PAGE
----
Taya Graham:            Now first, how did Coty end up in West Virginia?

Joni Frye:              He had broken a brake line on the highway, stopped at a campground where, luckily, we had family about an hour away – My brother’s there – That could help him fix the brake line. So he had paid for a short stay at the campground so that he could work on his brake line.

Taya Graham:           Now, the video shows a prolonged standoff with police during which Coty continues to ask for a copy of the warrant. Can you talk a little bit about what we’re seeing?

Joni Frye:                 He’s like, give me a warrant and I will open the door peacefully and come out. He tells them that repeatedly. They threaten him. They make sly comments like, we know what you need. Talking about when he asked for the warrant and one of the officers literally says, I know what you need. Talking about beating him up or he needs a beating. And he’s like, look, I’m not trying to give you a hard time. Just show me the warrant and I will open the door. He’s like, you don’t have to break my stuff. So they crowbar the door. They bust in the window. And then he, the officer literally says to him, we’ll give you the warrant when it gets here.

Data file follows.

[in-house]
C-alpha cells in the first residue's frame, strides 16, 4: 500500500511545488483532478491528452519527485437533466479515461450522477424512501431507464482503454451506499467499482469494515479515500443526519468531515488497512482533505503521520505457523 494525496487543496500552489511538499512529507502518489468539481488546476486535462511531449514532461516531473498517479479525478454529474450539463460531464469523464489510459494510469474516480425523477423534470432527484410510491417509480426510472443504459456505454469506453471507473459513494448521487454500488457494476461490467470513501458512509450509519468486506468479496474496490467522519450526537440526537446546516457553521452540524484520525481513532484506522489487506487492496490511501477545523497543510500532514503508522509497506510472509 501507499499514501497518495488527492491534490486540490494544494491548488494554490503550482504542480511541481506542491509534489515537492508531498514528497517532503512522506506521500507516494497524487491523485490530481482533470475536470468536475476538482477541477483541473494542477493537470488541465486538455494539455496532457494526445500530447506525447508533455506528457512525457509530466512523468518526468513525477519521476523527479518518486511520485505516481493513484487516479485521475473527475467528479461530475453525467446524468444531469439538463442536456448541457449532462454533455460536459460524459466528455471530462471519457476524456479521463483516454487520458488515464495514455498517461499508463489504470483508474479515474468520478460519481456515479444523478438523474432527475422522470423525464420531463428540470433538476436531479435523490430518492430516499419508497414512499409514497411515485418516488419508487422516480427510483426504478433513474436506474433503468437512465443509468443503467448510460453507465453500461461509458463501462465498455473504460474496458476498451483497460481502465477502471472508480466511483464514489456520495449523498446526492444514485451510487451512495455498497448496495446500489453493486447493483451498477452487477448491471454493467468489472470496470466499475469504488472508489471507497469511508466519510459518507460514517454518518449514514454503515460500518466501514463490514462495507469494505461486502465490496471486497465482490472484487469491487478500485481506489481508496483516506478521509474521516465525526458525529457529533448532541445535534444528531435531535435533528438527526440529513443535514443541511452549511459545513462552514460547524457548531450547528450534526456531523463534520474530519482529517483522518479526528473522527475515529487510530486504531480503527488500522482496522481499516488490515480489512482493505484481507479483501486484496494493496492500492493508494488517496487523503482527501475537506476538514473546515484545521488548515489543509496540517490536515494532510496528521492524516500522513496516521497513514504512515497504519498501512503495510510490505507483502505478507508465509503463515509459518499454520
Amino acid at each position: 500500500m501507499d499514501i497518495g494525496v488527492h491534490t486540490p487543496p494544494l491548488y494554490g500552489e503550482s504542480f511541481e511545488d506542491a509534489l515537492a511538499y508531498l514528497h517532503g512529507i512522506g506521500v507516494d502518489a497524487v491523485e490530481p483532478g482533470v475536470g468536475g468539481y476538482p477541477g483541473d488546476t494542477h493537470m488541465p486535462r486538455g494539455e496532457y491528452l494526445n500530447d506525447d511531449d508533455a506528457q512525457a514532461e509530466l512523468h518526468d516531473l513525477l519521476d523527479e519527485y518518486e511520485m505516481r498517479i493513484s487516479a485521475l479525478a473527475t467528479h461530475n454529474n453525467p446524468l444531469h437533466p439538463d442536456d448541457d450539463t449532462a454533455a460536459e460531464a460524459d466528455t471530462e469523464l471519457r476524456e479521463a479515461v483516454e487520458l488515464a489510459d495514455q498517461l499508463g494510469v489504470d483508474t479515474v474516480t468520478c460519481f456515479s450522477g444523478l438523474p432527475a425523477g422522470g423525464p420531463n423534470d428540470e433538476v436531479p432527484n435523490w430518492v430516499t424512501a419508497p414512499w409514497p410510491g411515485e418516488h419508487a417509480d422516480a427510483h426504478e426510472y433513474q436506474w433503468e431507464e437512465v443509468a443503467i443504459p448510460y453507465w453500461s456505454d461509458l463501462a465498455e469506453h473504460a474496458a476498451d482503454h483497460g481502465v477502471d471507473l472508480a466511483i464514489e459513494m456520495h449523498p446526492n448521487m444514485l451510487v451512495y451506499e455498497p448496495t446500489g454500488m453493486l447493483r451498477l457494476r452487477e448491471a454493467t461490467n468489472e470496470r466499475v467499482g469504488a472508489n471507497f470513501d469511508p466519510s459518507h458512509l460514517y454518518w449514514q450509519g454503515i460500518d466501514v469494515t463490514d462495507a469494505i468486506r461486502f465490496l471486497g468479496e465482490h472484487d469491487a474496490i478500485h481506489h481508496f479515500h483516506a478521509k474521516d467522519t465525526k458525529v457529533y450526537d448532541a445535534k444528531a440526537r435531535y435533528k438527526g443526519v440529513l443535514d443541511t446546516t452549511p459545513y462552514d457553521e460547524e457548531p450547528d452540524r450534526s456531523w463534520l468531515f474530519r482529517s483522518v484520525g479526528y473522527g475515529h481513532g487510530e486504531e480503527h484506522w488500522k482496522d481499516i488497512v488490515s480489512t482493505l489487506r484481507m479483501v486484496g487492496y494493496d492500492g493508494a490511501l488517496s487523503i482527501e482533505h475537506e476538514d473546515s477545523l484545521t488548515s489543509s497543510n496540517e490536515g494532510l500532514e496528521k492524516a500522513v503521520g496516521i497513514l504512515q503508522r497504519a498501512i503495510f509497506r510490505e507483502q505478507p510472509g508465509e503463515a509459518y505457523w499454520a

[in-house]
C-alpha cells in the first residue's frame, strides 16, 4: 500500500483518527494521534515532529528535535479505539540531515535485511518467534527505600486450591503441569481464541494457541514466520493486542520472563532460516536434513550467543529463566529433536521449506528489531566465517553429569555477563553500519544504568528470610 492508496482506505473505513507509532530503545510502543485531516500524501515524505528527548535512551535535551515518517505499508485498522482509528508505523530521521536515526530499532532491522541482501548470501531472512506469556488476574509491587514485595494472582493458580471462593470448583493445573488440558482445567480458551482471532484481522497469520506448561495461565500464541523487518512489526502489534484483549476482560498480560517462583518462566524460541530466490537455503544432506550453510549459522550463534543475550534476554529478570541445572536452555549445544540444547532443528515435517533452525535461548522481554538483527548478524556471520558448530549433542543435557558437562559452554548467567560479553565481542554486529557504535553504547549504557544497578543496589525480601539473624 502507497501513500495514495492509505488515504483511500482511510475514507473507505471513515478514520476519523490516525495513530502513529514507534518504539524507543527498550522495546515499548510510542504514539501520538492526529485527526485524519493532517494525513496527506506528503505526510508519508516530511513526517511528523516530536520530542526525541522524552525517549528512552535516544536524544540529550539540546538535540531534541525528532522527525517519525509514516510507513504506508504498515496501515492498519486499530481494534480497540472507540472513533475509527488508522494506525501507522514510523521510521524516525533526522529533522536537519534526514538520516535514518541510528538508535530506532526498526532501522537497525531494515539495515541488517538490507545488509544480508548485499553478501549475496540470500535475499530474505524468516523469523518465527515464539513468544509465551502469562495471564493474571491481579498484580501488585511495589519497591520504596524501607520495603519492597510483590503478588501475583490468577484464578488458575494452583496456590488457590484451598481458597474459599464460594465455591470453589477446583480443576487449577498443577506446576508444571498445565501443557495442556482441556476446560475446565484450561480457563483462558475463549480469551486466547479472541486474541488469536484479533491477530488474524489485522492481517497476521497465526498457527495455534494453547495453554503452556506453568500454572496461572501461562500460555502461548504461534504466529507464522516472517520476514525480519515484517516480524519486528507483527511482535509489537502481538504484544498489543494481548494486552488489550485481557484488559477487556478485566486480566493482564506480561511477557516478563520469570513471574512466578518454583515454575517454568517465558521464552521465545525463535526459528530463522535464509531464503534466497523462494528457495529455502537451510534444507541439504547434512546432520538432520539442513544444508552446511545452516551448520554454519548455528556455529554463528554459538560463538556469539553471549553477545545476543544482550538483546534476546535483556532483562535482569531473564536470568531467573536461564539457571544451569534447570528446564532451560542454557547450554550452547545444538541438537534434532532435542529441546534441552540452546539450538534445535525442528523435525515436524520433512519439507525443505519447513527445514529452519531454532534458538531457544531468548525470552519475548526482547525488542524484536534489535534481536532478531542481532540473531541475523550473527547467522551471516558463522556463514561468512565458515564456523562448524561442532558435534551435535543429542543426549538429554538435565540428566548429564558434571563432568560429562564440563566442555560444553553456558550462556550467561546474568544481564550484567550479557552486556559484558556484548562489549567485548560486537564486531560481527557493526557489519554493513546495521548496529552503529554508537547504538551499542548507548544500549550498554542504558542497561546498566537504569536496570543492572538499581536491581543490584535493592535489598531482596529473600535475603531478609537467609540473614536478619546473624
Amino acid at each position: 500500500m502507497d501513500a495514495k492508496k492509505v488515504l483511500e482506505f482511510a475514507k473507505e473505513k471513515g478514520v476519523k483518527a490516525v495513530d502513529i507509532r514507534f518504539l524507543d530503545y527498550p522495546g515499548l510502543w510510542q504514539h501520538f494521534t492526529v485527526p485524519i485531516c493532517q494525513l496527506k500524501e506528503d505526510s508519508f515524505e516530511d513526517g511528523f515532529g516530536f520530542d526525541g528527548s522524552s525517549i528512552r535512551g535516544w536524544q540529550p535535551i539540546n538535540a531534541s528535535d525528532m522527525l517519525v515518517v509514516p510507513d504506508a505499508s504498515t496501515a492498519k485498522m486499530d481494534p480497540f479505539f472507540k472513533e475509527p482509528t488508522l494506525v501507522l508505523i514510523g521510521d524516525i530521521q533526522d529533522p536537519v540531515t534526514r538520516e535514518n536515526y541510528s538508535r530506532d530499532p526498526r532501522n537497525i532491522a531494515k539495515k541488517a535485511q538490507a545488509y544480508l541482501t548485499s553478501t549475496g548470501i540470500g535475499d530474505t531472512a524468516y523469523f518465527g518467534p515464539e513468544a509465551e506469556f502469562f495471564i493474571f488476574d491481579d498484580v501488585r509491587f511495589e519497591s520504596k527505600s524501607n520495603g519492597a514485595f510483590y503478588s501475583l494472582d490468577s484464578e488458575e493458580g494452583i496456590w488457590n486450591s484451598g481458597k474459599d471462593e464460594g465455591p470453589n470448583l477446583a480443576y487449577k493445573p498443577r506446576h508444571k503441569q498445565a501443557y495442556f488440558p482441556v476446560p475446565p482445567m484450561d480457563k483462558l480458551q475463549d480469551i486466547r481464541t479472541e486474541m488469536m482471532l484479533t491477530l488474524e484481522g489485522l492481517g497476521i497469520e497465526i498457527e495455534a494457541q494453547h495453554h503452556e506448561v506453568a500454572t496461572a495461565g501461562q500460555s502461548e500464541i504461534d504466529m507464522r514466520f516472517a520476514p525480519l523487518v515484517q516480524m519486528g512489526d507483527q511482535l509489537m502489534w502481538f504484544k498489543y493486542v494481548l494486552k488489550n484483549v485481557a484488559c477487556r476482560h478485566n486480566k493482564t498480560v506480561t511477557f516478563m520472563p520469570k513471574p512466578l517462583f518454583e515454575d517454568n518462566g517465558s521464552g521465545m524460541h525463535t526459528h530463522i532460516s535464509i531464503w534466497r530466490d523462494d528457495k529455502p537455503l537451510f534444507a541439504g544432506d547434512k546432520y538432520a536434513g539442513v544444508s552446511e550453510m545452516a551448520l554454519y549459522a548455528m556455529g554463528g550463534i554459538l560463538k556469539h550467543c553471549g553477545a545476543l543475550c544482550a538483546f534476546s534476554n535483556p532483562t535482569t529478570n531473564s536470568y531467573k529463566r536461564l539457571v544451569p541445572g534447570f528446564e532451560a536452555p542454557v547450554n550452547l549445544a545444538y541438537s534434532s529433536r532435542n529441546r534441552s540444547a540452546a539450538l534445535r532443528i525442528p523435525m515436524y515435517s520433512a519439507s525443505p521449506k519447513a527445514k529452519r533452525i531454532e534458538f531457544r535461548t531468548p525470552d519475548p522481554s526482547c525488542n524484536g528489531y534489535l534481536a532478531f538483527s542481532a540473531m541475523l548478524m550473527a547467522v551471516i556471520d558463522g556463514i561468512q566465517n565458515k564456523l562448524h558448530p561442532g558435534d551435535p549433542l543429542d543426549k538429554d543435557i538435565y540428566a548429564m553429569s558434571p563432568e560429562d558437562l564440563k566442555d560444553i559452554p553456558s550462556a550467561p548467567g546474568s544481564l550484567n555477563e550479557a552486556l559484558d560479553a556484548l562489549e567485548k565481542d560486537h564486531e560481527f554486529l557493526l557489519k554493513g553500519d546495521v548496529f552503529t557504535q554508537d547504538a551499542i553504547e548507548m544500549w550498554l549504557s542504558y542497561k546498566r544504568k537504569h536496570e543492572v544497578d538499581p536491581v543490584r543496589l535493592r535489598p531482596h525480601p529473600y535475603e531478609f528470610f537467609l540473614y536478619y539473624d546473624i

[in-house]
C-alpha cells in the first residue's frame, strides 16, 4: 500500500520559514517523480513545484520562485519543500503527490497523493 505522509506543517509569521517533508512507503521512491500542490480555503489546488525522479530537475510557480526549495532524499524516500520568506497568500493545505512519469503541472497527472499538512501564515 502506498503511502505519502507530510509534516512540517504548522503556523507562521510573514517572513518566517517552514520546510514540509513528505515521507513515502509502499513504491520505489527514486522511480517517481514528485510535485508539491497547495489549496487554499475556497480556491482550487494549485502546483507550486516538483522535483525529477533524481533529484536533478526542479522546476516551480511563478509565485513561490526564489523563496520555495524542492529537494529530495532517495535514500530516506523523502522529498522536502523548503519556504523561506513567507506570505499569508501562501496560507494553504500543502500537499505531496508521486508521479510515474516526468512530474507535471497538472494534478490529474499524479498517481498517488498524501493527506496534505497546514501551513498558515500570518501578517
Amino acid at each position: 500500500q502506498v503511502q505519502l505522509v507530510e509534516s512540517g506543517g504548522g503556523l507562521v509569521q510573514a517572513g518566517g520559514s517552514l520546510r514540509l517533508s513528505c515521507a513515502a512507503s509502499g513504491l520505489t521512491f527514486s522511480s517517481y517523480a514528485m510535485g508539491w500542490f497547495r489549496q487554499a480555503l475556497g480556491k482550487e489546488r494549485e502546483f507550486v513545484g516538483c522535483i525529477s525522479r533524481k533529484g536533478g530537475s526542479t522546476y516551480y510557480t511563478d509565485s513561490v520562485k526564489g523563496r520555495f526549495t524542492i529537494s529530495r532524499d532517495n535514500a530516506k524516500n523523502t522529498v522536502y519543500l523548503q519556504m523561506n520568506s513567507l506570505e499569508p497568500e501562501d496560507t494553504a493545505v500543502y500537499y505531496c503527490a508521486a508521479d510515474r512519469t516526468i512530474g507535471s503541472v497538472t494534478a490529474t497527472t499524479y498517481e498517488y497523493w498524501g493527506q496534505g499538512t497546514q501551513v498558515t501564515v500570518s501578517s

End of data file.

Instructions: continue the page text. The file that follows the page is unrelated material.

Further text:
Taya Graham:          So they charged him with intent to distribute. How does that make sense?

Joni Frye:           He had eight very small Delta flower plants, no buds on them. No nothing. Just like I said, you can imagine how small the closet of an RV is. And he literally, thank God, he goes to the closet, opens the curtain and says, I want everybody to see what this is all about.

Taya Graham:           So how have authorities in West Virginia behaved since he was arrested?

Joni Frye:            [Didn’t] get any cooperation from the police station down there where he’s at. They didn’t even want to help me figure out how to put commissary money on his… They didn’t even want to give me his inmate number. It took three phone calls for me to get his inmate number because they kept hanging up on me or being rude or transferring me to a line that wouldn’t pick up or, just to get an inmate number so that I could make sure that he had money to eat.